He now joins his wife, Margaret, who passed away in June of last year.
There was hardly an important job on Gasparilla Island that Darrell either didn’t have at one point or was involved with in some way. Whether working for Griffin Builders as a carpenter or as an EMT/firefighter/fire chief for the Boca Grande Fire Department, or as an electrician, Darrell was always doing something for somebody else.
Darrell, born on the island to William “Bill” and Matilda Polk, lived 75 years of his life in Boca Grande and was the only boy in a family with six sisters.
He served as the projectionist in the old island theater for 30 years and was still there when it was closed down.
He met Margaret here on the island, married her in 1951, and together they owned Barnichol Hardware for 38 years, until 2005.
Darrell served the island as a volunteer firefighter and EMT during a time when there was no bridge to the island and patients were shipped off island on a flatbed railroad car called “The Bull.”
Darrell eventually became the volunteer fire chief for the island and served in that position for 33 years. Prior to that, he was one of the first volunteers and helped to create the department while he was still in high school during the late 1940s.
During his time there, he lived at the fire station from the time he was named as fire chief in 1956 (at age 26), until 1984. While he was happy to have a place he and his family could stay rent-free, he did admit it wasn’t easy.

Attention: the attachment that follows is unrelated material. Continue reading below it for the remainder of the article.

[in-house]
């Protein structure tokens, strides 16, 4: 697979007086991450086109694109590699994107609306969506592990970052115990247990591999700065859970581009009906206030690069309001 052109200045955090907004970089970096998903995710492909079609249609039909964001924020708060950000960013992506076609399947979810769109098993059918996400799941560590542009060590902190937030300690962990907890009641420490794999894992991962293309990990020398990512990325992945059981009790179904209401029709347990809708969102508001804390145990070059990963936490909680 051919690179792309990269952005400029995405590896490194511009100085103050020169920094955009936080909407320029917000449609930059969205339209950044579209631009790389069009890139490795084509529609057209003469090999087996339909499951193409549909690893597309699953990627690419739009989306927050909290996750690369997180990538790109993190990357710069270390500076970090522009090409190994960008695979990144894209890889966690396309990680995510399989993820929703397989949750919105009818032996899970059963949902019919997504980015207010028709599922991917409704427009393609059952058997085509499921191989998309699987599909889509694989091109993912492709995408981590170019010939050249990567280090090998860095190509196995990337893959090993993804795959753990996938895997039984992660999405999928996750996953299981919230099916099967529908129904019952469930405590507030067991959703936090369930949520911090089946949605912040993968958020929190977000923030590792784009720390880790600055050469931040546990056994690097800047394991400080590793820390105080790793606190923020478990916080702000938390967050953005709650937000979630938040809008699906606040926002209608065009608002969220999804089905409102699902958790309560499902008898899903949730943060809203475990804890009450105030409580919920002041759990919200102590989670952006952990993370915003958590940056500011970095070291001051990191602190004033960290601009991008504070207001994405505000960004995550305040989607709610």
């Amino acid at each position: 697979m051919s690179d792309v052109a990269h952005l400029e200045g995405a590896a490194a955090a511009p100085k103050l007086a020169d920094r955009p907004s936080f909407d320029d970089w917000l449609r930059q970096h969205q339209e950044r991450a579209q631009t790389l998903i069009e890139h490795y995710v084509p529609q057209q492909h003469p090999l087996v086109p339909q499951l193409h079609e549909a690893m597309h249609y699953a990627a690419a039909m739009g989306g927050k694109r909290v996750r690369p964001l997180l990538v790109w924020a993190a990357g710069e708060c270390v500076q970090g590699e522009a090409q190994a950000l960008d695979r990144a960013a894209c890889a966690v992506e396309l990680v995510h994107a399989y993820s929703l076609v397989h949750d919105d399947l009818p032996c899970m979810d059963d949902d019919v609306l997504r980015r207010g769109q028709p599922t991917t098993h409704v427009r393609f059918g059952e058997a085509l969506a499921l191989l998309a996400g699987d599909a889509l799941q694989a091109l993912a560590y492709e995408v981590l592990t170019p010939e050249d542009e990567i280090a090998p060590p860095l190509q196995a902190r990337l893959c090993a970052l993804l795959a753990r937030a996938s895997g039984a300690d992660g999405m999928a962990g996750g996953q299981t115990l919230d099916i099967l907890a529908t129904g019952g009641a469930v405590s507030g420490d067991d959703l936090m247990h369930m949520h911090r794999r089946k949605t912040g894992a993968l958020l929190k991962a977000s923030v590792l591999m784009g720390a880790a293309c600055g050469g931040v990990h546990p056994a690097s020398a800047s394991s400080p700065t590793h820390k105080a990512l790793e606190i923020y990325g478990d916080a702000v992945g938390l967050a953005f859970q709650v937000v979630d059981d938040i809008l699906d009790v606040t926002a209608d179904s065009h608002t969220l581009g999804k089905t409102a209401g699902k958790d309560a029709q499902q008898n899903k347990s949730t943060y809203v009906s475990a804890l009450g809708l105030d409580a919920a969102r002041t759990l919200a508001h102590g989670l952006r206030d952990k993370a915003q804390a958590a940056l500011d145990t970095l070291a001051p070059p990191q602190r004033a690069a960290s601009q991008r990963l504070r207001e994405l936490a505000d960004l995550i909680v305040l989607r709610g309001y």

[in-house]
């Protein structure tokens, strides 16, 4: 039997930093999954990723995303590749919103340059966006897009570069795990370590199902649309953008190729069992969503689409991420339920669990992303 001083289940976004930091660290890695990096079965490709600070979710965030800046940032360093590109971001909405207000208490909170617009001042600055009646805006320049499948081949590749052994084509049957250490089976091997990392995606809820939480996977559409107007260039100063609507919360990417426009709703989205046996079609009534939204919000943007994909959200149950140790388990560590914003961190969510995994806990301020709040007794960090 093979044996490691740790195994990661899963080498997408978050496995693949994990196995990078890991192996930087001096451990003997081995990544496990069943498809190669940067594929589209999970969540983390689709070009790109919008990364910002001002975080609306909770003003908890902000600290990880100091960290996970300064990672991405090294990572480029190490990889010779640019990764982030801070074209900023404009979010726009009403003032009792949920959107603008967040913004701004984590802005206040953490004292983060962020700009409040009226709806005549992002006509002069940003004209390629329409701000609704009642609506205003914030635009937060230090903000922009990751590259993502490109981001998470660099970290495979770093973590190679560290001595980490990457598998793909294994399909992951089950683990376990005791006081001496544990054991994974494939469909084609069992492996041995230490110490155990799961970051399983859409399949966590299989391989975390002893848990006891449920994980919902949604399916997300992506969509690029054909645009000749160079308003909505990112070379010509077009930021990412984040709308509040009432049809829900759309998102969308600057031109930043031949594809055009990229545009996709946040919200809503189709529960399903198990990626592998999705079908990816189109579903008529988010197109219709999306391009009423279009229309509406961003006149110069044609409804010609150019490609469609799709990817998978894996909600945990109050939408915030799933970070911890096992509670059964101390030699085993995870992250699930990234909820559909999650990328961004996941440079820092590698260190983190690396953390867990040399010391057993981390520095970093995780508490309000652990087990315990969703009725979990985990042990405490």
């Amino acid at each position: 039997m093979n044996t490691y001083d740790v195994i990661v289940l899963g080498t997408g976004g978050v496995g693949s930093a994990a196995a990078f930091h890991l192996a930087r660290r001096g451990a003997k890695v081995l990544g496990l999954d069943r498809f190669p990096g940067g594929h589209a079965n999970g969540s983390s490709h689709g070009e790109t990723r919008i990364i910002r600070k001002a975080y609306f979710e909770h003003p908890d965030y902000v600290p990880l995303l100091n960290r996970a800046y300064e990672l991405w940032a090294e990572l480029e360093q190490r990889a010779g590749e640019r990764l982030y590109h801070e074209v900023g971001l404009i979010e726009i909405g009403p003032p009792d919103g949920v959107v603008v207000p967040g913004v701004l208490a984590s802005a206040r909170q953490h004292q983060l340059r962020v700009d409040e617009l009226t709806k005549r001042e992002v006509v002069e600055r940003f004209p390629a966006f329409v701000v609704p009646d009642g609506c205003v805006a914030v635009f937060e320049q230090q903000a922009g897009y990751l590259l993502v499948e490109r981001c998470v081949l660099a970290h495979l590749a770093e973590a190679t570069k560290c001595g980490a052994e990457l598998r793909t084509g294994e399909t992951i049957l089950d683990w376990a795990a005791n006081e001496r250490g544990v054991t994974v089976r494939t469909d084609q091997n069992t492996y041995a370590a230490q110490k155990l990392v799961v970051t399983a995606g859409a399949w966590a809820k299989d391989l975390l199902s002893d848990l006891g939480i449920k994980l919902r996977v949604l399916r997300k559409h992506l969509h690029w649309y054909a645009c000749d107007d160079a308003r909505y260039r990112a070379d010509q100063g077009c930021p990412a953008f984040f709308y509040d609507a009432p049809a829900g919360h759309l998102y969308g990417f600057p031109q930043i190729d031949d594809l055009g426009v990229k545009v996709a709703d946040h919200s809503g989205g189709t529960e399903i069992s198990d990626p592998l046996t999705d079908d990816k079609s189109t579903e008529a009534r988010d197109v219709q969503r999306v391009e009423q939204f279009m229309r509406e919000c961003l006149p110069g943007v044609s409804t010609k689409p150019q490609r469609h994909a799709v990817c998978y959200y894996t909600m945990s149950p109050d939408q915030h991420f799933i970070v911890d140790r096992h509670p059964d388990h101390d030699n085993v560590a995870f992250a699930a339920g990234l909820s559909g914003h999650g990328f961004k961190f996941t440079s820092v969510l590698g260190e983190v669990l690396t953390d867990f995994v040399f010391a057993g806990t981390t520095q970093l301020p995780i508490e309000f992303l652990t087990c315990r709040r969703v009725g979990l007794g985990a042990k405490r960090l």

“It does confine you,” he told the Beacon in 1989. “It was our responsibility to answer the phone 24 hours a day.”
He retired as chief in 1989.
Darrell served on numerous boards. He was the president of Boca Grande
Travel, and was the director of the Florida Rural Water Association. He was also the manager of the Gasparilla Island Water Association for two decades and was one of the original directors of the Gasparilla Island Conservation and Improvement Association.
When Darrell and Margaret owned the hardware store, he made it a habit to feed the squirrels and birds on the bike path. For more than 20 years he tended the little park area between the post office and the bakery and eventually put up special feeders.
One of the things that made him especially sad about moving away from the island and becoming less mobile was that he couldn’t come and feed the squirrels and birds anymore.
Hurricane Charley changed Darrell’s life. Their home was severely damaged and they ended up moving off-island not much later. Margaret became sick during the time they were trying to rebuild their home and the work was never finished. They lived in Rotonda for years prior to their passing, but their hearts were always in Boca Grande. There is no doubt that their spirits still live here as well.